If you lived through 2021, you witnessed some of the most extraordinary weather since recordkeeping began.

In the mild and rainy Pacific Northwest, a catastrophic heatwave practically roasted berries on the vine. For the first time ever, the federal government declared a water shortage at Lake Mead, the country’s largest reservoir, cutting the water supply for Arizona farmers. Enormous wildfires broke out in California, Washington state, Turkey, Greece, and Siberian Russa.

Meanwhile, extreme rainfall triggered deadly floods in North America, Germany, and China. And in another historic first, rain fell at the Greenland Summit, a place that until now has been frozen year-round.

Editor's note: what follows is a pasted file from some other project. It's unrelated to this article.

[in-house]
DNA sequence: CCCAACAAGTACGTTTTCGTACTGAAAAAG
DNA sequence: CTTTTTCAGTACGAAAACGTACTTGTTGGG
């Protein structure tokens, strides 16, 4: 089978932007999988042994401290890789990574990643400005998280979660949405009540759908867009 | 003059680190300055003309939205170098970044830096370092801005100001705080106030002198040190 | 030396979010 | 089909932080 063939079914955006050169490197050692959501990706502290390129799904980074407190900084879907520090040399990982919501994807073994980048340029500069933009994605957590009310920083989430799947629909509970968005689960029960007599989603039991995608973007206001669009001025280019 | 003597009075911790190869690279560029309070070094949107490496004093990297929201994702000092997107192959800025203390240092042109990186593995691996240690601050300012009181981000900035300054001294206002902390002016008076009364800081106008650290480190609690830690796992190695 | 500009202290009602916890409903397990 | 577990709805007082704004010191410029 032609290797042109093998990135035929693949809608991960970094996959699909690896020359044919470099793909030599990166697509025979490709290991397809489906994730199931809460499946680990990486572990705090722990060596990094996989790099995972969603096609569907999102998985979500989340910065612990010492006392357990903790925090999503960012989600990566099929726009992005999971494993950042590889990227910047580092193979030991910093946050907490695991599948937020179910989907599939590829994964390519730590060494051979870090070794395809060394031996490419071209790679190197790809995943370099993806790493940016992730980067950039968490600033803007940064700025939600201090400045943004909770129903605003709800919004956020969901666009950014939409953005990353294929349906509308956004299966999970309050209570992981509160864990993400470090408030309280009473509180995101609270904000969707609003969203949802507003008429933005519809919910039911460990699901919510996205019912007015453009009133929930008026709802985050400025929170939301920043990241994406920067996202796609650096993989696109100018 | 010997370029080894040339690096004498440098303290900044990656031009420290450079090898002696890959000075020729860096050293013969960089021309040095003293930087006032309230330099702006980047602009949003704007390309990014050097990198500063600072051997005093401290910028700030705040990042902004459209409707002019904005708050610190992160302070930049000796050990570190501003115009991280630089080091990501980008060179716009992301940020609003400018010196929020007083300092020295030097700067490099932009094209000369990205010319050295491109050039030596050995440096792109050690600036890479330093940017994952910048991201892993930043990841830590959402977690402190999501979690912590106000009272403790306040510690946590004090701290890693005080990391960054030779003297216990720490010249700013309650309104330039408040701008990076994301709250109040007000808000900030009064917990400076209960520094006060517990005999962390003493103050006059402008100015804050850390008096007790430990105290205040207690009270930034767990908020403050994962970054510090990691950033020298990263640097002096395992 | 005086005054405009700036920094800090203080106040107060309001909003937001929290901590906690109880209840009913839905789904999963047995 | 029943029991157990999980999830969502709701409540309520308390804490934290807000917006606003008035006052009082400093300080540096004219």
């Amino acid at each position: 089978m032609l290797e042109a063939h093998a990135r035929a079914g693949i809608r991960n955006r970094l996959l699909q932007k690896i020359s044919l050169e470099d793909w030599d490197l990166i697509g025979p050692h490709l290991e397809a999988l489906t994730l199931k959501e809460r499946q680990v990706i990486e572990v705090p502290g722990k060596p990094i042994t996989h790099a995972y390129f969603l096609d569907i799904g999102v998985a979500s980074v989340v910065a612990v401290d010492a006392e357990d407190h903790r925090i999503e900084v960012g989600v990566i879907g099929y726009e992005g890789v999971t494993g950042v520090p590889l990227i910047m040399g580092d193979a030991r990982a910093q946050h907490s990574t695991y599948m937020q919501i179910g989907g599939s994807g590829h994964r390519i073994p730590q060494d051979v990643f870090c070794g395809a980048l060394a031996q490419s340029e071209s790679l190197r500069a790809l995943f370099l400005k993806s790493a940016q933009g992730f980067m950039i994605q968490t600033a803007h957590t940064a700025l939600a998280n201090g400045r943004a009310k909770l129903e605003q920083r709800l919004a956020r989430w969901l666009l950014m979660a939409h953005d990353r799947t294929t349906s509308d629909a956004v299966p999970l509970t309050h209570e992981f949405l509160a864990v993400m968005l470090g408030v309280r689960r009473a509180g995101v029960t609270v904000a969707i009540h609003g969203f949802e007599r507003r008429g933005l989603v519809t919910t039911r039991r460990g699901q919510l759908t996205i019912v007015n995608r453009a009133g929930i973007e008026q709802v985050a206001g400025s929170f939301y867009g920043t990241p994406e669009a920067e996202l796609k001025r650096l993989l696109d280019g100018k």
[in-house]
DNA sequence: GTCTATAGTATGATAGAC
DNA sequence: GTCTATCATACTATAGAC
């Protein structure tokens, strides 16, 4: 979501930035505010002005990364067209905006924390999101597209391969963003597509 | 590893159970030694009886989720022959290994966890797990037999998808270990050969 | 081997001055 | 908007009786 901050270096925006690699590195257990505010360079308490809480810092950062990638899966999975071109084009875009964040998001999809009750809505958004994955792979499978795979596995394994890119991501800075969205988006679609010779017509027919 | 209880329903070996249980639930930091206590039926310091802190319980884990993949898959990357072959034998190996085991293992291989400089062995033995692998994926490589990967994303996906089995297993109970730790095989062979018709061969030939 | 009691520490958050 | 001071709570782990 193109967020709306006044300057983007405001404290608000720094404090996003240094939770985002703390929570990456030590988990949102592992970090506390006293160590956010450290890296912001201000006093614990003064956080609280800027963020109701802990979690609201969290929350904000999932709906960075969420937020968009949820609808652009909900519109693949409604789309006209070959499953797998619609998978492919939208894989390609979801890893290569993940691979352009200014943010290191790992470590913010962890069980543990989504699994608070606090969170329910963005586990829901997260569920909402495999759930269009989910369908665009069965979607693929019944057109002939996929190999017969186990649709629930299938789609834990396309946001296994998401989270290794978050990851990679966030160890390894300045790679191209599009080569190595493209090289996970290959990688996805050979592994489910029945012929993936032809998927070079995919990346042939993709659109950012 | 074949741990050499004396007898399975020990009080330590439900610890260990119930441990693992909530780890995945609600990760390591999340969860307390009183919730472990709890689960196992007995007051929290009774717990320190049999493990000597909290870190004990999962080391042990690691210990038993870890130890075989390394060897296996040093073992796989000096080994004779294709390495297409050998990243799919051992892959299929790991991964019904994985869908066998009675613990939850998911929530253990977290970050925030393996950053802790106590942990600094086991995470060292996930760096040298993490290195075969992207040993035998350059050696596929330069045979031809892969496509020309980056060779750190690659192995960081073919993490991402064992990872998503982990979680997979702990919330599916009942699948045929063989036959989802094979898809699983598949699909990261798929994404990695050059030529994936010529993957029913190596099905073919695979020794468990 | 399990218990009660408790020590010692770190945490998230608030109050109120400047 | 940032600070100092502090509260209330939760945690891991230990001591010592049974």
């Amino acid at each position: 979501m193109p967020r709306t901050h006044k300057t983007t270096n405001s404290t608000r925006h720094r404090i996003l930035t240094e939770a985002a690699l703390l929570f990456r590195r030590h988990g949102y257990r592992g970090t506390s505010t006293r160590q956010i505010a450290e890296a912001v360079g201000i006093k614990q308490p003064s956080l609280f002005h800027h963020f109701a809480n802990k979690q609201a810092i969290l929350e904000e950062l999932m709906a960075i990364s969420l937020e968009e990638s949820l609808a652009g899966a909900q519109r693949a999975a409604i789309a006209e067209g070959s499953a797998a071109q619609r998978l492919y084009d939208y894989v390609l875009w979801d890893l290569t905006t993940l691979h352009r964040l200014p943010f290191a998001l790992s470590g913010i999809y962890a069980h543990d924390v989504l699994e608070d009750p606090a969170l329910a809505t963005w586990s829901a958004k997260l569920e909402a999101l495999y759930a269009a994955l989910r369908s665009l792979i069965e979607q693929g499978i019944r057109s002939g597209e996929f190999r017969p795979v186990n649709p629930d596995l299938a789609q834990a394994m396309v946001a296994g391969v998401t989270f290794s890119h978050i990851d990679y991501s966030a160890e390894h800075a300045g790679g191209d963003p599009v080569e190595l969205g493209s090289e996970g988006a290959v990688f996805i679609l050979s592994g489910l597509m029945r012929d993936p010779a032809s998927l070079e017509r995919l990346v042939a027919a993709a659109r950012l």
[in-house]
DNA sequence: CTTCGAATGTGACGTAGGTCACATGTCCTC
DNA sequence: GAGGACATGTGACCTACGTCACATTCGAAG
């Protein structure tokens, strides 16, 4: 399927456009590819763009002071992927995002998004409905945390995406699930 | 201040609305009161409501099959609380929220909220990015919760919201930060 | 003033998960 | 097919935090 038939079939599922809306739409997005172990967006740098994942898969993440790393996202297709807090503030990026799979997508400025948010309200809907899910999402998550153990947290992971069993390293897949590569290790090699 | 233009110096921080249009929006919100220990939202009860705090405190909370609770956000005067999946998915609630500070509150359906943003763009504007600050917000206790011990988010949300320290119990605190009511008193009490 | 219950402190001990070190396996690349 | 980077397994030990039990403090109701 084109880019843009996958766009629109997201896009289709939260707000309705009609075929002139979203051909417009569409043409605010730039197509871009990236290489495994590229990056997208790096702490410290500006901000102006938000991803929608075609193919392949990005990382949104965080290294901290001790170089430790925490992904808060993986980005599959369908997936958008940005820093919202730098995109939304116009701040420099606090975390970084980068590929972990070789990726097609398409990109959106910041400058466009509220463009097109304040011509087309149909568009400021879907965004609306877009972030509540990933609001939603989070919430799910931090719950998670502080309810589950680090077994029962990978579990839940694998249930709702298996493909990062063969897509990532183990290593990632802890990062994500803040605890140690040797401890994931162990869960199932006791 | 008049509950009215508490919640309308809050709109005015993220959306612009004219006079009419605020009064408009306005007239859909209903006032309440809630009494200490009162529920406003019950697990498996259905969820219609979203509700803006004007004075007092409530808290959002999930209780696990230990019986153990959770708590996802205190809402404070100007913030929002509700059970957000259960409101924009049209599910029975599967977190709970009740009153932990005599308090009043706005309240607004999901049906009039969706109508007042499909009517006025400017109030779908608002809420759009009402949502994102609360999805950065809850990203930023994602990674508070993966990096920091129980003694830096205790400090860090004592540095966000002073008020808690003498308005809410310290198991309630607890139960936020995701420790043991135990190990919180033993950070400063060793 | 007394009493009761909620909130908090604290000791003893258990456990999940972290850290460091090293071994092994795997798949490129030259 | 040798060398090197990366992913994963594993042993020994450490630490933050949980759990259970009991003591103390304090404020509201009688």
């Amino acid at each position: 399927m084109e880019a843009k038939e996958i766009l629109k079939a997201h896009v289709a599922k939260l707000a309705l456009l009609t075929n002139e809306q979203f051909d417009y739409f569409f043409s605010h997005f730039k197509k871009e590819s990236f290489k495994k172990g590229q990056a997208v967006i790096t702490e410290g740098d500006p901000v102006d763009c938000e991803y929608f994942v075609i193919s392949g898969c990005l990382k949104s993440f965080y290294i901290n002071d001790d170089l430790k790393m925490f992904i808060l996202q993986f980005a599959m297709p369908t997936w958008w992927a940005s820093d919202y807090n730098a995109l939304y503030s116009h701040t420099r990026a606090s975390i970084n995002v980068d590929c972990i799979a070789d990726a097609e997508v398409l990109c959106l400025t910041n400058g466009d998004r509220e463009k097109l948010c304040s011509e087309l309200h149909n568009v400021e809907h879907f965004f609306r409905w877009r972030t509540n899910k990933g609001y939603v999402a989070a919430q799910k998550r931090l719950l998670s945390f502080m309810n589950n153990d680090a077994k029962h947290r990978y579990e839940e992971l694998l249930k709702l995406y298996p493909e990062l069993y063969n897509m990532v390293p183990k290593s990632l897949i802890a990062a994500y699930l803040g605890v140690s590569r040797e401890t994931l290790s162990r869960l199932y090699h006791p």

All these weather events affect the food supply in one way or another, whether it’s destroying crops, leaving areas too harsh for farming, or triggering swarms of locusts and other pests.

“In North America over the last couple decades, we’ve seen a northward shifting of growth regions for some crops, like corn,” says Todd Mockler, PhD, a principal investigator at the Donald Danforth Plant Science Center in St. Louis. “There’s more corn being grown in southern Canada than ever, when 30-40 years ago it wasn’t a hospitable environment.”  READ MORE